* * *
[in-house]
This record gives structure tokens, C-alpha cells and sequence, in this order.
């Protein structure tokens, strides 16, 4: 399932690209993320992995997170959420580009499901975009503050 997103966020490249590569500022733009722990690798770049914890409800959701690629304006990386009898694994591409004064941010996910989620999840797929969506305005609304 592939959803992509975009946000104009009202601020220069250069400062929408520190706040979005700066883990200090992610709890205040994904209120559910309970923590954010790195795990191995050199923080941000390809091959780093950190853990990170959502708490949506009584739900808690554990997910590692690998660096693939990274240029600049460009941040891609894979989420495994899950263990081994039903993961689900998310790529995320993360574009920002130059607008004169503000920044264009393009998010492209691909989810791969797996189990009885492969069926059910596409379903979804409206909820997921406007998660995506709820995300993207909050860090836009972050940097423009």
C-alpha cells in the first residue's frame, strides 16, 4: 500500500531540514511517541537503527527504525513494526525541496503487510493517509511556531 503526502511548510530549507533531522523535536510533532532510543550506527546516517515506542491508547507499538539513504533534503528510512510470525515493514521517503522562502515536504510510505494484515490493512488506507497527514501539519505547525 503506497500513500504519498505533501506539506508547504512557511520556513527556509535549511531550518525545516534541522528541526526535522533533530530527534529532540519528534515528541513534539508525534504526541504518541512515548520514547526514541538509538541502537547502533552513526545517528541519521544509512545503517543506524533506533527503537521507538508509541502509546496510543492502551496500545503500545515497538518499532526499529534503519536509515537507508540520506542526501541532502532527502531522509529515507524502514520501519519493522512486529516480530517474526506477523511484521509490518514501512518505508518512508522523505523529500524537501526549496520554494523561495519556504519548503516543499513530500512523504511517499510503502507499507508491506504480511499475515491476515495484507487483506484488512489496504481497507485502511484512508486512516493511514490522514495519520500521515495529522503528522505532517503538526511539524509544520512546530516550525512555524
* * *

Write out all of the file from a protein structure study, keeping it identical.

[in-house]
This record gives structure tokens, C-alpha cells and sequence, in this order.
């Protein structure tokens, strides 16, 4: 399932690209993320992995997170959420580009499901975009503050 997103966020490249590569500022733009722990690798770049914890409800959701690629304006990386009898694994591409004064941010996910989620999840797929969506305005609304 592939959803992509975009946000104009009202601020220069250069400062929408520190706040979005700066883990200090992610709890205040994904209120559910309970923590954010790195795990191995050199923080941000390809091959780093950190853990990170959502708490949506009584739900808690554990997910590692690998660096693939990274240029600049460009941040891609894979989420495994899950263990081994039903993961689900998310790529995320993360574009920002130059607008004169503000920044264009393009998010492209691909989810791969797996189990009885492969069926059910596409379903979804409206909820997921406007998660995506709820995300993207909050860090836009972050940097423009």
C-alpha cells in the first residue's frame, strides 16, 4: 500500500531540514511517541537503527527504525513494526525541496503487510493517509511556531 503526502511548510530549507533531522523535536510533532532510543550506527546516517515506542491508547507499538539513504533534503528510512510470525515493514521517503522562502515536504510510505494484515490493512488506507497527514501539519505547525 503506497500513500504519498505533501506539506508547504512557511520556513527556509535549511531550518525545516534541522528541526526535522533533530530527534529532540519528534515528541513534539508525534504526541504518541512515548520514547526514541538509538541502537547502533552513526545517528541519521544509512545503517543506524533506533527503537521507538508509541502509546496510543492502551496500545503500545515497538518499532526499529534503519536509515537507508540520506542526501541532502532527502531522509529515507524502514520501519519493522512486529516480530517474526506477523511484521509490518514501512518505508518512508522523505523529500524537501526549496520554494523561495519556504519548503516543499513530500512523504511517499510503502507499507508491506504480511499475515491476515495484507487483506484488512489496504481497507485502511484512508486512516493511514490522514495519520500521515495529522503528522505532517503538526511539524509544520512546530516550525512555524